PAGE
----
Figure 1. Optode placement and channel location. (A) 12-channel with 4 detectors and 5 emitters on the left motor cortex and (B) 12-channel with 8 detectors and 3 emitters on the prefrontal cortex of brain region.
General Linear Model
The GLM has been very widely utilized by researchers of fNIRS-BCI systems in order to identify brain-activation patterns for multiple cognitive tasks (Abdelnour and Huppert, 2009; Hu et al., 2010; Zhang et al., 2011b, 2012; Aqil et al., 2012a; Kamran and Hong, 2013). The GLM-based methods were developed initially for fMRI-based functional brain mapping. To analyze fMRI data, GLM methodology has been developed to explain the timeline blood oxygenation level dependent signal. Currently, they are frequently used in fNIRS studies. The GLM defines measured data in the form of a linear combination of several variables and an error term. The observation of hemodynamic changes can be expressed as
where the y vector represents the measured data (in fNIRS, the vector is the observed time-series of the hemodynamic response), G is the design matrix obtained by convolving the canonical hemodynamic response with the experimental box-car function (Ye et al., 2009), β is the set of coefficients for the functional response that we want to estimate, and e is the error term. The vital part of the model function of a GLM is the box-car function, which reflects the temporal structures of the experimental paradigm and is convolved with the canonical hemodynamic response function (Ye et al., 2009). As physiological noises had already been removed using the Butterworth filter, only one explanatory variable (the design matrix) was used to extract the β values.
Least Squares Estimation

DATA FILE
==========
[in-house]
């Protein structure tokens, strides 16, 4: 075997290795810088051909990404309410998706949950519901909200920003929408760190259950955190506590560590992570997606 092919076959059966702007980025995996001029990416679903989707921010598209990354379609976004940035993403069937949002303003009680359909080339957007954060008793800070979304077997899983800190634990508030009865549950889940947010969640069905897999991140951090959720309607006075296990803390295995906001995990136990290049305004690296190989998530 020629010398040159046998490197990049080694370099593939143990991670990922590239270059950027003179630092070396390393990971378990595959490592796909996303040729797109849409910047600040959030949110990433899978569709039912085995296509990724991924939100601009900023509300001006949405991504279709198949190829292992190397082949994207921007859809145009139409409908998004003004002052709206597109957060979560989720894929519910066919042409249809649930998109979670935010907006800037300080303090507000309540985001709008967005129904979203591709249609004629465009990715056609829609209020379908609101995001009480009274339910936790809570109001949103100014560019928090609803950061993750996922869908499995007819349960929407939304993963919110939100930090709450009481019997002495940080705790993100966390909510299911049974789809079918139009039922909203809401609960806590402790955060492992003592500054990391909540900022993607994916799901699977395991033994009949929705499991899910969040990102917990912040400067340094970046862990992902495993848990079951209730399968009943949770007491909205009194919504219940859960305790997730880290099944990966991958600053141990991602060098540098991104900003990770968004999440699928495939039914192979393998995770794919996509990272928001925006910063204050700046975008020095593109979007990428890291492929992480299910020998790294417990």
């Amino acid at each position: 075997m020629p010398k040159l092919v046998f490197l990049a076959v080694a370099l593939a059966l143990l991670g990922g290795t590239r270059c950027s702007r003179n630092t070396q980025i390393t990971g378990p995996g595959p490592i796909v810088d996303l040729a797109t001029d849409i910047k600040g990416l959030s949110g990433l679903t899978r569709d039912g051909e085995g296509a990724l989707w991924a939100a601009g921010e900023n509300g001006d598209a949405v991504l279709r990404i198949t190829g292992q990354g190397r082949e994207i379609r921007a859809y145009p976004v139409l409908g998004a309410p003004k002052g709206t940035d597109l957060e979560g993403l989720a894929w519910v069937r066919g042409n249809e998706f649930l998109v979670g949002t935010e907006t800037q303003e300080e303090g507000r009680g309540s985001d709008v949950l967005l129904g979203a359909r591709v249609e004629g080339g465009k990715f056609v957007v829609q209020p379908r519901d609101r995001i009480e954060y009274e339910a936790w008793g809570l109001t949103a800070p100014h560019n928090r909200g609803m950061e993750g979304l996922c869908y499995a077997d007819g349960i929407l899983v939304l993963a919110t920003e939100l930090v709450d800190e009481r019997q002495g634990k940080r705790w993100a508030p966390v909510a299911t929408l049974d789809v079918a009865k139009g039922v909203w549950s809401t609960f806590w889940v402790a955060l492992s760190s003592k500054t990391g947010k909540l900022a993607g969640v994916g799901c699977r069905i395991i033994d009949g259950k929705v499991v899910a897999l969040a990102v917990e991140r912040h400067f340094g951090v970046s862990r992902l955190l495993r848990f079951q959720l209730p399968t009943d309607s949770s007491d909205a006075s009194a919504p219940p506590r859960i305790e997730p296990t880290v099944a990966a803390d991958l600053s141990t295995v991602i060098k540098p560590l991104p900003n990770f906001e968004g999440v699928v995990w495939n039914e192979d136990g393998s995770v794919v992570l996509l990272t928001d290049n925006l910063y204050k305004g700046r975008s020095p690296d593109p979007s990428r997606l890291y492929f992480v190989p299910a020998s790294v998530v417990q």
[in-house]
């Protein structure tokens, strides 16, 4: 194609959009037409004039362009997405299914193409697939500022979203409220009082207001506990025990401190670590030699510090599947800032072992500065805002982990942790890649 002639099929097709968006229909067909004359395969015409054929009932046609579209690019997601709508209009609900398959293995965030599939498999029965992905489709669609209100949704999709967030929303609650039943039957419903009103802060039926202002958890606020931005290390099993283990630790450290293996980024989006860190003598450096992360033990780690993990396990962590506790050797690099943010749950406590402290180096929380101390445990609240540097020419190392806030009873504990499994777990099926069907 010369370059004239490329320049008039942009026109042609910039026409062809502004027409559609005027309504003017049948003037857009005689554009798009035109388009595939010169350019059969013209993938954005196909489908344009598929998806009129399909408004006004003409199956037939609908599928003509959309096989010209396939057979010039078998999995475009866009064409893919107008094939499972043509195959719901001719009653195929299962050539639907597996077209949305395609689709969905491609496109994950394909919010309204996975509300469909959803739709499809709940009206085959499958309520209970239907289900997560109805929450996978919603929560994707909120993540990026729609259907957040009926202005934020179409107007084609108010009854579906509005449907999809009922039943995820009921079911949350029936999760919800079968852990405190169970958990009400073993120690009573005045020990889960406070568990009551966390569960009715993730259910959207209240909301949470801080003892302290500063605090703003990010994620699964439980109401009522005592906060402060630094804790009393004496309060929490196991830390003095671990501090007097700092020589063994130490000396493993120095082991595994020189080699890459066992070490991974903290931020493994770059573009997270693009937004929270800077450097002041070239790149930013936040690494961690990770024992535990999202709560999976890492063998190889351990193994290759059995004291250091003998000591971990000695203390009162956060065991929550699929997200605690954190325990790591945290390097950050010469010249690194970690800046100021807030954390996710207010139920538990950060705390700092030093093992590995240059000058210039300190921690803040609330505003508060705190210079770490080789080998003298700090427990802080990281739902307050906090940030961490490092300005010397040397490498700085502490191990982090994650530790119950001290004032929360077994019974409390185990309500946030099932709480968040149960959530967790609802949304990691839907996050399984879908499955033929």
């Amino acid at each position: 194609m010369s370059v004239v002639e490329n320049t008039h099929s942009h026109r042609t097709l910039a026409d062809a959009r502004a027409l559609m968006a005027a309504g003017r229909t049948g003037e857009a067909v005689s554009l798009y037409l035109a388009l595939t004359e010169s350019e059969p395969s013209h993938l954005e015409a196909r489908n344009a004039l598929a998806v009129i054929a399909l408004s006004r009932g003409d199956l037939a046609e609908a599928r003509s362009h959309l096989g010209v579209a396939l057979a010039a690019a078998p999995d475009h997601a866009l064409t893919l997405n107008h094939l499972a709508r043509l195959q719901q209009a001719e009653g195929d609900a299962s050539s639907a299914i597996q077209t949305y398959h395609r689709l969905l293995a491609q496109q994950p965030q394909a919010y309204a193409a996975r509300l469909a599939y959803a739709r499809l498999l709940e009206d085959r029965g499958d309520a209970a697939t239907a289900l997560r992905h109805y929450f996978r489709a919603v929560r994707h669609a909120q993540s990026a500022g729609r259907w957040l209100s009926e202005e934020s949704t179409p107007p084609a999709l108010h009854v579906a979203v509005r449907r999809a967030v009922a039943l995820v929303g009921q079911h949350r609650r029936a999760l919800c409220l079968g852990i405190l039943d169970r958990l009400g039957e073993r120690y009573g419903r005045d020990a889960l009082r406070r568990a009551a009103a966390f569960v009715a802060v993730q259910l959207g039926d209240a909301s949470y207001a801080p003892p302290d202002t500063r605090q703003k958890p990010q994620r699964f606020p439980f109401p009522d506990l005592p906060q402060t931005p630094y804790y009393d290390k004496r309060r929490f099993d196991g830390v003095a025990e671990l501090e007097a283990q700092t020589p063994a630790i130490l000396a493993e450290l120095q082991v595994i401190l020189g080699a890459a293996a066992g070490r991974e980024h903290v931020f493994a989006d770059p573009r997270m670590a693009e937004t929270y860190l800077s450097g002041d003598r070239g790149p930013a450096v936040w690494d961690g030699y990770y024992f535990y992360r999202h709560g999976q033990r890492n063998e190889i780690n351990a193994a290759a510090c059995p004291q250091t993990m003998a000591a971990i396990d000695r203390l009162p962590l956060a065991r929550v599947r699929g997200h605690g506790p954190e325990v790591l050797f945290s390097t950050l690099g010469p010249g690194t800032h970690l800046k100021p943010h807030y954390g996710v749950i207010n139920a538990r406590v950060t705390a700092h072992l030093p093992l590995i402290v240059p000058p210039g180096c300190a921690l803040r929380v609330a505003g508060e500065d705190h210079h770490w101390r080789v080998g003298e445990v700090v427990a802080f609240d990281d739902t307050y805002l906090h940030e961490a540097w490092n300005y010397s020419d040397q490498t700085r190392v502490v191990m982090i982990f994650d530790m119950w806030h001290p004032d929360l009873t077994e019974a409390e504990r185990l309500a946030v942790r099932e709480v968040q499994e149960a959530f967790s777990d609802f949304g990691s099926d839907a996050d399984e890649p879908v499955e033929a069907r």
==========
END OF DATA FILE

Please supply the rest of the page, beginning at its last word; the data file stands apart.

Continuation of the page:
Least squares estimation is used to estimate the β values from the GLM. The time-course values predicted by the model are obtained by linear combination of the predictors
In order to achieve a good fit, the β values should be close to the predicted values that are as close as possible to the measured values y. Thus, the system of equations should be rearranged as
Although the GLM methodology does not estimate β values, it can be applied to minimize the sum of squared error values by using
where e′e shows the vector notation for the sum of squares. Utilizing LSE, the β weights minimizing the square error values are obtained by
The resulting matrix (G−1G)−1 plays an important role in the calculation of the β values. The remaining term on the right side, G′y, evaluates a vector containing as many elements as predictors. Figure 2 plots the ΔcHbO(t) signals for the MI task and rest period with their corresponding adaptively estimated β values for subject 5.
Feature Extraction and Classification
In this study, the statistical properties of the β values were used as the features. Signal peak (SP), signal skewness (SSk), signal mean (SM), signal variance (SV), signal kurtosis (SK), and signal slope (SS) were extracted from the β values obtained by LSE. The SSk values were determined by measuring the asymmetry of the signal values around the mean relative to a normal distribution:
where E is the expected value of Y and σ is the SD of Y
where N is the number of observations and Yi represents the β values. The variance is calculated as follow:
where μ is the mean value of Y. The kurtosis is computed as follows:
The SS is calculated using the polyfit function in MATLAB®. The SP values, which measure the peaks of signals, were determined using MATLAB® max function. These features were calculated across all 12 channels for the MI and MR. All of the feature values were scaled between 0 and 1 using the equation
where x ∈ Rn represents the original feature values, x′ denotes the rescaled feature values between 0 and 1, max(x) is the largest value, and min(x) is the smallest value. After extracting the features from the β values, SVM was used to classify the MI and MR tasks (Naseer et al., 2016b). SVM maximizes the margins between classes by creating hyperplanes that minimize the cost function
where wT, xi ∈ R2 and b ∈ R1, ||w||2 = wTw, C is the trade-off parameter between the error and the margin, ξi is the measure of the training data, and zi is the class label for the i-th sample. The most significant advantage of SVM is that it can be used as a linear as well as a non-linear classifier; in fact, in this study, a third-degree polynomial kernel function was used with C = 0.5. Ten-fold cross-validation was utilized to extract the classification accuracies for the MI and MR tasks versus rest periods. Moreover, in order to measure classification performance, recall and precision were calculated for both paradigms as follows:
where TP, FP, and FN denote true positive, false positive, and false negative, respectively. These values were calculated from confusion matrix (Fawcett, 2006).